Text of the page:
Assignment ID: FG133136860
Georgia Department of Highways
“There, at last, it’s finished,” thought Rajiv Chaudhry, as he laid aside the last of 12 performance appraisal forms. It had been a busy week for Rajiv, who supervises a road maintenance crew for the Georgia Department of Highways.
In passing through Rajiv’s district a few days earlier, the governor had complained to the area superintendent that repairs were needed on several of the highways. Because of this, the superintendent assigned Rajiv’s crew an unusually heavy workload. In addition, Rajiv received a call from the human resource office that week telling him that the performance appraisals were late. Rajiv explained his predicament, but the HR specialist insisted that the forms be completed right away:
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Looking over the appraisals again, Rajiv thought about several of the workers. The performance appraisal form had places for marking quantity of work, quality of work, and cooperativeness. For each characteristic, the worker could be graded outstanding, good, average, below average, or unsatisfactory. As Rajiv’s crew had completed all of the extra work assigned for that week, he marked every worker outstanding in the quantity of work. He marked Joe Blum average in cooperativeness because Joe had questioned one of his decisions that week. Rajiv had decided to patch a pothole in one of the roads, and Joe thought the small section of road surface ought to be broken out and replaced. Rajiv didn’t include this in the remarks section of the form, though. As a matter of fact, he wrote no remarks on any of the forms.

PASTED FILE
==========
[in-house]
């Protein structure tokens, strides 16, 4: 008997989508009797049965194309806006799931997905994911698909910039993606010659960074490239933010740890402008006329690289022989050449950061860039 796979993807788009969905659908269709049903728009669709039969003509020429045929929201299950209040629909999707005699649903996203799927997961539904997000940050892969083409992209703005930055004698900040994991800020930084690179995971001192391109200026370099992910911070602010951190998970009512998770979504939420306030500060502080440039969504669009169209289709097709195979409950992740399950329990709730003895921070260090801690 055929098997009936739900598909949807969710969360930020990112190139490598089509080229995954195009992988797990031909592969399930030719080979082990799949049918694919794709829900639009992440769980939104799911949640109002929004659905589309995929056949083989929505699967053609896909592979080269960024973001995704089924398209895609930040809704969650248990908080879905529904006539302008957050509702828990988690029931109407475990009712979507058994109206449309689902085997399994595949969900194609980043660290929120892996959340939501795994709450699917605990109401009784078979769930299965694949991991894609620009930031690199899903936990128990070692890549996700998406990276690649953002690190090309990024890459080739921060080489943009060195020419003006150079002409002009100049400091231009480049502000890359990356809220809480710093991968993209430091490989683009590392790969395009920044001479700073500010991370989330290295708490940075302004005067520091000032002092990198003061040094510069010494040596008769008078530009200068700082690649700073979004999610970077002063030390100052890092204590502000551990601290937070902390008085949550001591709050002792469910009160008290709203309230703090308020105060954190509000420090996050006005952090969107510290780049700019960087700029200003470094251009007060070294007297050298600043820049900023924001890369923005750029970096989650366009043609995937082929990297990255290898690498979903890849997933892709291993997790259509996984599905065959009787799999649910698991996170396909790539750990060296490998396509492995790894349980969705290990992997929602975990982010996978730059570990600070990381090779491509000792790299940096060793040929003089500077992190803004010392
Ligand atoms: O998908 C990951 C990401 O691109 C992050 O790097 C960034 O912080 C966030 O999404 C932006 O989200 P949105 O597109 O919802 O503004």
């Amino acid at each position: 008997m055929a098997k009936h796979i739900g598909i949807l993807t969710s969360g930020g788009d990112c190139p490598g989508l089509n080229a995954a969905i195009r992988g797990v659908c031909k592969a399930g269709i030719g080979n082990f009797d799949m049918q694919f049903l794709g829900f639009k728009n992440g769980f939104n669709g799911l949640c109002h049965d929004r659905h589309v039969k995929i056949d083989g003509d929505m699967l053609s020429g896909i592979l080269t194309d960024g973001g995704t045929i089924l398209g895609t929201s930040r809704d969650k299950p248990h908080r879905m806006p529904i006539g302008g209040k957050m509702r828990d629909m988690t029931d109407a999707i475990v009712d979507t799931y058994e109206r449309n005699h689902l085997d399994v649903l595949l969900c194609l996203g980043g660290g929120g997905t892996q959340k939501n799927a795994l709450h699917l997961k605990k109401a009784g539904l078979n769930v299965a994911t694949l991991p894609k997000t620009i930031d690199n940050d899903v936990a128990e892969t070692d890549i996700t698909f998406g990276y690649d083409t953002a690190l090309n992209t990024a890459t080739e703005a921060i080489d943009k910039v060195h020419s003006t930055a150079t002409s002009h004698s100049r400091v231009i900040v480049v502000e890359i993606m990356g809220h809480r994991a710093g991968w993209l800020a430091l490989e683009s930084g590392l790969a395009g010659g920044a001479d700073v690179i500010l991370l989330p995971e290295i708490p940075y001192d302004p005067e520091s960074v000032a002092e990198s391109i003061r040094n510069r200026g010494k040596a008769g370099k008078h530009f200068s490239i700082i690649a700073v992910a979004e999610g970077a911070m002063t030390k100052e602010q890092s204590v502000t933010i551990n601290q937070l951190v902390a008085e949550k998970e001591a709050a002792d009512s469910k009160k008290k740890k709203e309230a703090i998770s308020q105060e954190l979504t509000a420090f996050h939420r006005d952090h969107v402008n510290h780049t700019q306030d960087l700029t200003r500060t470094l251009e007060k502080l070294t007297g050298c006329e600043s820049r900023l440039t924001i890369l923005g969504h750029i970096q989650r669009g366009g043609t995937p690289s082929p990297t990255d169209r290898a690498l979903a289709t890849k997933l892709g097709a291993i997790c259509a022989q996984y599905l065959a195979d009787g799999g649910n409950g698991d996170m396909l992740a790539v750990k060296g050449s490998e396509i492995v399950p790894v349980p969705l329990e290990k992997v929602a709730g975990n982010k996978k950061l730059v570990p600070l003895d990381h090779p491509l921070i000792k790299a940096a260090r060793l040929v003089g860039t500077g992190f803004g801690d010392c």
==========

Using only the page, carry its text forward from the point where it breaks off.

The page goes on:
Rajiv felt a twinge of guilt as he thought about Roger Short. He knew that Roger had been goofing off, and the other workers had been carrying him for quite some time. He also knew that Roger would be upset if he found that he had been marked lower than the other workers. Consequently, he marked Roger the same to avoid a confrontation. “Anyway,” Rajiv thought, “these things are a pain, and I really shouldn’t have to bother with them.”
As Rajiv folded up the performance appraisals and put them in the envelope for mailing, he smiled. He was glad he would not have to think about performance appraisals for another six months.
Note: Explain the answers as much as you can
1. Critically discuss the implications Rajiv’s performance appraisals may have on those HR practices that rely on employee assessments and evaluations such as promotions and merit pay decisions: Explore the consequences for the firm if an appraisal is inaccurate.
2. Formulate at least 2 solutions for HR to ensure that management is utilizing the appraisal tool properly and effectively: Recommend incentives that would encourage management to be unbiased, transparent, and accurate when appraising their workers.